Joining the group earlier, she believes, would have helped her combat her feelings of isolation. "You are made to feel that you are the only one who's having problems," she says, "but that isn't the case. Mothers need to know that they are not alone."
Susan Elliott, formerly an instructor for Family Life and Maternity Education (FLAME), agrees, adding: "New mothers who are learning to breast-feed need one-to-one support from a breast-feeding mother, a breast-feeding adviser or a doctor who is willing to put in the time to be right with them when they have difficulties and see them through the rugged places at the beginning.
"Too often, women are unprepared when they have problems," Elliott says. "Then, if they lack good support, they are likely to stop breast-feeding and may feel quite disappointed."
It's vital, however, to choose a supportive person carefully. McIntosh discovered that some nursing "experts" are dogmatic and overbearing. And even an otherwise assertive woman may have trouble dealing with a dogmatic adviser when she is feeling inadequate and vulnerable in her new role as a mother, Elliott says.
Women who plan to combine work and breast-feeding need even more support. Elliott suggests that the new mother take some time off at first. "It's nice if you can be free for at least three months, but you really need to be home for six weeks. It takes that long for the milk supply and the baby's routine to be established and for you to recover fully from the pregnancy and delivery," she says.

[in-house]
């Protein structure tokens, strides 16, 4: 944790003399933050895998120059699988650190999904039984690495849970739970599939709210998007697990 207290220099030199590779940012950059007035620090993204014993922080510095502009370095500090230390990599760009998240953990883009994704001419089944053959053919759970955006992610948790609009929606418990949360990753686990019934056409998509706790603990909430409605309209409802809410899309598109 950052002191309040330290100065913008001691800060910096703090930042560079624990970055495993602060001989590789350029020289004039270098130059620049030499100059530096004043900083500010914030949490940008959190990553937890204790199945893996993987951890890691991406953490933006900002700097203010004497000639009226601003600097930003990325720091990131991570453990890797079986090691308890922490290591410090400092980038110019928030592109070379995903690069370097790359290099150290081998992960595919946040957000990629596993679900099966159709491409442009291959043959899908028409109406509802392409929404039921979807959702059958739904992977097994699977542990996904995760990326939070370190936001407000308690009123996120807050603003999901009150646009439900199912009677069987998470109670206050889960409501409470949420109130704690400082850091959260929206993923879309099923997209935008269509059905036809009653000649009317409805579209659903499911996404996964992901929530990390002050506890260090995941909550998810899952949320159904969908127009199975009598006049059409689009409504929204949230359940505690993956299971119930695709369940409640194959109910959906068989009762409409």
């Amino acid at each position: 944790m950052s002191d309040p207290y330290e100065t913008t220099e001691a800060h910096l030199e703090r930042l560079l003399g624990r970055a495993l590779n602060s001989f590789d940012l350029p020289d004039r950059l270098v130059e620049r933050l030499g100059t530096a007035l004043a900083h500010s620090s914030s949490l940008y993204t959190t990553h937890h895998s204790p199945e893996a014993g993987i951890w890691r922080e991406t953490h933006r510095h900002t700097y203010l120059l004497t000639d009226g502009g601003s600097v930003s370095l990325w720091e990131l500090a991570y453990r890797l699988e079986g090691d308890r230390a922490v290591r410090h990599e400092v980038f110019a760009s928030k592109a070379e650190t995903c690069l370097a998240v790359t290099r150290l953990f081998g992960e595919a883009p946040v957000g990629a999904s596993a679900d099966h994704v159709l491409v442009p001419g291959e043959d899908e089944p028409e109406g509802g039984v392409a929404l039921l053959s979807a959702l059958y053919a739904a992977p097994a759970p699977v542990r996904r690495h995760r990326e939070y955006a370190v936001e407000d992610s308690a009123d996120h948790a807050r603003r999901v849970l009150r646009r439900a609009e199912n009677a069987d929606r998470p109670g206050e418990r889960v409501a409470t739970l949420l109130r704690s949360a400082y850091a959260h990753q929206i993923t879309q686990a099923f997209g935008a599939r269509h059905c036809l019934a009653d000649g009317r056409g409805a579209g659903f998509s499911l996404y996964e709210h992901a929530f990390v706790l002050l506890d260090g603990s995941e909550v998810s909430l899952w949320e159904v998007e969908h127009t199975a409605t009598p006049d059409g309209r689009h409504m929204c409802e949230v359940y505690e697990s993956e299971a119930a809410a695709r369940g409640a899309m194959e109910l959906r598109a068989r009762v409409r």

Even this advice must be kept in perspective, Elliott says. "Everything I've ever heard of has worked for some people and not worked for others. When it comes to nursing, there are no ironclad rules." Getting Help
Some hints on getting ready to nurse:
* Read at least one good book on nursing. Suggestions: "Nursing Your Baby" by Karen Pryor (Harper & Row, $3.50 paperback) or "The Womanly Act of Breastfeeding" by the La Leche League International ($7.95 paperback). Both are available at local La Leche League chapters (see phone numbers below).
* Select a physician who understands the difficulties of nursing and who will be supportive.
* Line up a support group. Area groups include:
La Leche League: Maryland and D.C., 856-3160, and Northern Virginia, 534-8548.
Parents After Childbirth Eduction (PACE), 279-8727.
The Parent Connection, 320-2321.
Parent and Child, 652-5383.
American Society for Psychoprophylaxis in Obstetrics (ASPO), the original Lamaze training group. 549-2226.
Family Life and Maternity Education (FLAME), 276-9248.
* Get information and help from the Jewish Social Services Agency's "Warm-line," 881-3700, TTY 984-5662.
* Line up a specific support person -- friend, relative or professional -- who is experienced at breast-feeding.
After the baby arrives:
* Nurse as frequently as possible during the first few weeks -- generally about every two to three hours, except for one longer stretch at night.
* Make sure the infant is facing the breast and does not have to turn his head to nurse. This saves wear and tear on the nipples and is more comfortable for the baby as well.
* Avoid "nipple confusion." Many babies, after sucking on rubber nipples, pacifiers, or even fingers of siblings or adults, become "spoiled" and unwilling to put forth the necessary effort to grasp their mother's nipple.
* Learn to hand-express breast milk. This skill will enable the mother to prepare occasional relief bottles of breast milk; relieve engorgement, especially when a feeding is missed; and assure an adequate milk supply.